Fishing club brings traveling Vietnam memorial to Indiana
Rober Lamb makes an etching of a friends name on the moving Vietnam Wall in Spencer, Ind., on Aug. 8, 2013. The friend's name is Zettie JC Dulin, and Lamb also has a cousin on the wall, Gary Rose. The members of the Owen County 4-H Fishing Club raised $9,000 to bring the Vietnam Veterans Memorial's Moving Wall to Spencer. They also built a foundation at the Owen County 4-H Fairgrounds from 100 2-by-4 boards to support the structure, which extends the length of a football field and features the names of 58,272 Americans who died in the Vietnam War. (AP Photo/Bloomington Herald-Times, Jeremy Hogan)
Herald-Times, Bloomington, Ind.
BLOOMINGTON, Ind. — It was members of the Owen County 4-H Fishing Club who raised the $9,000 to bring the Vietnam Veterans Memorial’s Moving Wall to Spencer.
They also built a foundation at the Owen County 4-H Fairgrounds from 100 2-by-4 boards to support the structure, which extends the length of a football field and features the names of 58,272 Americans who died in the Vietnam War.
Opening ceremonies, featuring a UH-1 Huey helicopter that flew four missions in Vietnam, were held Thursday evening. The closing ceremonies, with a prayer led by Vietnam War veteran Donald Jackson, are scheduled for noon Monday.
In between, the moving wall will be accessible to visitors 24 hours a day. The fairgrounds’ gate on East Jefferson Street will be open, and a guard will be posted at the wall, erected in the field where carnival rides were set up just a few weeks ago.
Kathy Newman Arthur and her late husband, Vietnam War veteran Bud Newman, oversaw the fishing club until his death in 2009. She’s now in charge, and the 60 kids in the 4-H group worked hard to raise money to bring the memorial to Spencer for people to view in Newman’s memory. They sold T-shirts, solicited businesses and worked odd jobs to raise the cash since receiving word in February their request for the moving wall had been granted.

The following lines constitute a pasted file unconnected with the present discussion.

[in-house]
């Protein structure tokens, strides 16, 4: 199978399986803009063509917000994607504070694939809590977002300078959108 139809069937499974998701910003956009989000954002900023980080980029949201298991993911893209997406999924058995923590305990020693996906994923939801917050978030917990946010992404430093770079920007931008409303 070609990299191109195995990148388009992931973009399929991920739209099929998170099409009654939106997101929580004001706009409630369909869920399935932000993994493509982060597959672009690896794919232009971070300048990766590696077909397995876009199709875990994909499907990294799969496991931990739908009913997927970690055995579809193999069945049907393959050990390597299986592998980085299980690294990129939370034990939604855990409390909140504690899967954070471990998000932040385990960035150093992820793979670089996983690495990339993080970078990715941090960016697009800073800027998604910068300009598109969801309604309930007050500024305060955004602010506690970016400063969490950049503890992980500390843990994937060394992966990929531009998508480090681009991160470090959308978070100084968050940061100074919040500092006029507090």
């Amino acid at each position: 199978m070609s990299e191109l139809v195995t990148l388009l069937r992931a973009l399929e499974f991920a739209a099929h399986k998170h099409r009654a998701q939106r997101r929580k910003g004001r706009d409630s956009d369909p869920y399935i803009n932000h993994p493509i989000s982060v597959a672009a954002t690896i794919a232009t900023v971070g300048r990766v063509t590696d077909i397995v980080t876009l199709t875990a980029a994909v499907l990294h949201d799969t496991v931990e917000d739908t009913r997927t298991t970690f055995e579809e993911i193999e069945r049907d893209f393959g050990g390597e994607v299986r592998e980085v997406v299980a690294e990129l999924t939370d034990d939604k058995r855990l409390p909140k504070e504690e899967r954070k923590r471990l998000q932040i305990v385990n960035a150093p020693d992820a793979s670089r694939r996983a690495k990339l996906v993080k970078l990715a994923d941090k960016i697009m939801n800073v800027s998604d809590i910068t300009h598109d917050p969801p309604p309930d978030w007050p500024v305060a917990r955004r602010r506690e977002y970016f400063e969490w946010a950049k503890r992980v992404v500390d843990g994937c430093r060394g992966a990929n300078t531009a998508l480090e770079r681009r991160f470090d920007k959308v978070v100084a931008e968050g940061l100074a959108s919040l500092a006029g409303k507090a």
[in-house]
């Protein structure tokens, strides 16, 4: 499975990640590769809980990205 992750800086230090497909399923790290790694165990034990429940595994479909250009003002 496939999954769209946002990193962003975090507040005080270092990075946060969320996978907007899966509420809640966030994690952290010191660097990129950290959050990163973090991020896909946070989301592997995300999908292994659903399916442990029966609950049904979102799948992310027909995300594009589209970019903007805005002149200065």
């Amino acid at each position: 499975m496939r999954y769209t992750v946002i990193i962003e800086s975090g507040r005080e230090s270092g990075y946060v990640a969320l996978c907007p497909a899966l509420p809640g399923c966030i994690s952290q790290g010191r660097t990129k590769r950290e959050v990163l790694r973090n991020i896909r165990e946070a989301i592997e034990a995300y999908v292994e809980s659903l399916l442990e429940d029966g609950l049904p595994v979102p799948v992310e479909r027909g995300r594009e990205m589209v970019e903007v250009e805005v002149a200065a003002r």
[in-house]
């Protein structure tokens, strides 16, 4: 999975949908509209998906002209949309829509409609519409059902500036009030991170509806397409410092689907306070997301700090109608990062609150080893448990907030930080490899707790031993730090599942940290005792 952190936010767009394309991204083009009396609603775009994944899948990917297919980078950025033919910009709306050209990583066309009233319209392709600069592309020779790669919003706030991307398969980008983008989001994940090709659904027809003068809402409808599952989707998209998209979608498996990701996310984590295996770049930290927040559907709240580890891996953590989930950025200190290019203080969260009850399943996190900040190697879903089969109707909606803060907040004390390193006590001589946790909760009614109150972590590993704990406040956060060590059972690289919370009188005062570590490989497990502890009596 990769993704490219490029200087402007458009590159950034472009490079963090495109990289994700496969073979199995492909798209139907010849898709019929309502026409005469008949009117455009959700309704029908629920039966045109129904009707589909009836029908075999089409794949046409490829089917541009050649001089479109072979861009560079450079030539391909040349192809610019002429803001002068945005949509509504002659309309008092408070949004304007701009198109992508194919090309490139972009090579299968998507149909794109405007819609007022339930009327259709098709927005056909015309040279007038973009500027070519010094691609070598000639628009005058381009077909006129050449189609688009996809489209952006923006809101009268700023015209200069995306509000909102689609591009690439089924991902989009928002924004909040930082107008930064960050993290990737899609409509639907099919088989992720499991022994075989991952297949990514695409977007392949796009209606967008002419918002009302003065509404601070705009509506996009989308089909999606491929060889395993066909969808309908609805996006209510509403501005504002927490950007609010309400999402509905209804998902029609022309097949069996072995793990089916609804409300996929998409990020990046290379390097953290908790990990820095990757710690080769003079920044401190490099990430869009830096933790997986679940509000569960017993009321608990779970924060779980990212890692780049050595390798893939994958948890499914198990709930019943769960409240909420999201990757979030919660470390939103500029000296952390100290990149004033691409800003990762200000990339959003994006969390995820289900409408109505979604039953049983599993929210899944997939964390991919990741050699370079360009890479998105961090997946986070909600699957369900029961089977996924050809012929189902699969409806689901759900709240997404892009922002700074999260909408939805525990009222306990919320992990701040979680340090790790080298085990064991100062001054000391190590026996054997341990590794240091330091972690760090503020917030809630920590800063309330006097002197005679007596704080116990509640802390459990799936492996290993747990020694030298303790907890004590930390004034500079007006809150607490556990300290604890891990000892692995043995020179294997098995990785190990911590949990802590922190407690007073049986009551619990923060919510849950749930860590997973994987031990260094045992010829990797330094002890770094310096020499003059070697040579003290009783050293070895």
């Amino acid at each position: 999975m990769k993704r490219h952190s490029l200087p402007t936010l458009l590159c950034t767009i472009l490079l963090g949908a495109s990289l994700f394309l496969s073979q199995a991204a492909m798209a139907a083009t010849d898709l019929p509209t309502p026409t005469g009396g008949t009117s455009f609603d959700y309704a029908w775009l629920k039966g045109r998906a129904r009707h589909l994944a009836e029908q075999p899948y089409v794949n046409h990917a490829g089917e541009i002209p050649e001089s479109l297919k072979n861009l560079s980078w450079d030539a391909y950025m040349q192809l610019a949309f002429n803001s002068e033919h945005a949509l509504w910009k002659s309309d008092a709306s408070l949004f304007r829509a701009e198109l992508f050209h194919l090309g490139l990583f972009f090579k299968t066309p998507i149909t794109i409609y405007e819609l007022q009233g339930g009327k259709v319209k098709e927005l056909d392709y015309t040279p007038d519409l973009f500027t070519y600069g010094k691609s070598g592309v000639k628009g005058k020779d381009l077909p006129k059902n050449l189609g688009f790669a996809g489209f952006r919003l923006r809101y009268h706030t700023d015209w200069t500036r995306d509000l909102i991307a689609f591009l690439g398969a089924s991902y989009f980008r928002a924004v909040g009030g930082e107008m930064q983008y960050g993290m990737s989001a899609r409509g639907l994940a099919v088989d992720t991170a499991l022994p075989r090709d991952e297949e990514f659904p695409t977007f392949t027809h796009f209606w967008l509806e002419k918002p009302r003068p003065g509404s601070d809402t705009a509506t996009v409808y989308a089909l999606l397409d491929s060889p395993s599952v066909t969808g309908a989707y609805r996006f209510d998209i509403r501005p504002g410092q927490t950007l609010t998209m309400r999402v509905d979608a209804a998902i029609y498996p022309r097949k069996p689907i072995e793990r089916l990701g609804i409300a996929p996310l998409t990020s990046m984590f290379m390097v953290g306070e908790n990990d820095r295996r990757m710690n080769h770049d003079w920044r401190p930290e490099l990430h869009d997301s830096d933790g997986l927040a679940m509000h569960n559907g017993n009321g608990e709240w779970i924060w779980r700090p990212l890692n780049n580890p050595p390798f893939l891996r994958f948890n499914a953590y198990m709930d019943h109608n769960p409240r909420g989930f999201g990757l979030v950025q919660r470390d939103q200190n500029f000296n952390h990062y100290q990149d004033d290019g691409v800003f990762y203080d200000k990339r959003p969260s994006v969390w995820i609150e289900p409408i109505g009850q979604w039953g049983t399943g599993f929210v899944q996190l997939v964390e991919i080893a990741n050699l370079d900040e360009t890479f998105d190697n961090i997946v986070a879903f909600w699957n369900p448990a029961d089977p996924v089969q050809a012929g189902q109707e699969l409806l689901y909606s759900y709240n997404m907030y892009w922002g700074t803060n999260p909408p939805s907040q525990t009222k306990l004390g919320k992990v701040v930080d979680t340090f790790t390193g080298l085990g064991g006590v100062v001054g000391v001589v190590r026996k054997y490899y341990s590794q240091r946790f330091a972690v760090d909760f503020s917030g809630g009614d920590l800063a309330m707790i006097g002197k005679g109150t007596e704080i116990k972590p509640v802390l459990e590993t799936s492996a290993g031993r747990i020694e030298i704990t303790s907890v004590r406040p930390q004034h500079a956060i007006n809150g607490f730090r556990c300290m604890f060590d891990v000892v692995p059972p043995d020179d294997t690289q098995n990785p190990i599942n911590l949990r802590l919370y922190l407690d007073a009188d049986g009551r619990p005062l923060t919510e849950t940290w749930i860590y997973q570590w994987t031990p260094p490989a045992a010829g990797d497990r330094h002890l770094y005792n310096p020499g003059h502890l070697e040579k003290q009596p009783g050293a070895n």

Arthur said it’s important that the sacrifices of Vietnam veterans be remembered. As time passes, memories fade.
“When the Vietnam veterans came home, they were not treated right, and this is a way of all of us saying, ‘Thank you.’ It’s an awesome learning experience for those who never knew the impact of that war,” she said.
“When they see all of those names ... well, it means something.”
Among today’s visitors will be a group of preschoolers from a Spencer day care center. “I think when you see so many names, it is mind-boggling, even for a small child,” Arthur said.
Fishing club members helped out Thursday as the wall’s 70 panels were put together. They installed indoor-outdoor carpet, spread mulch and planted flowers to create a proper backdrop for the memorial wall, which is half the size of the permanent memorial in Washington, D.C.
The fishing club members will be there throughout the weekend, and until the closing ceremony concludes.
“I’ve got 10 high schoolers who will miss their first day of school Monday so they can be here,” Arthur said, standing by the wall just hours before U.S. Army Sgt. Sammy L. Davis, a Medal of Honor recipient, was to speak about its significance.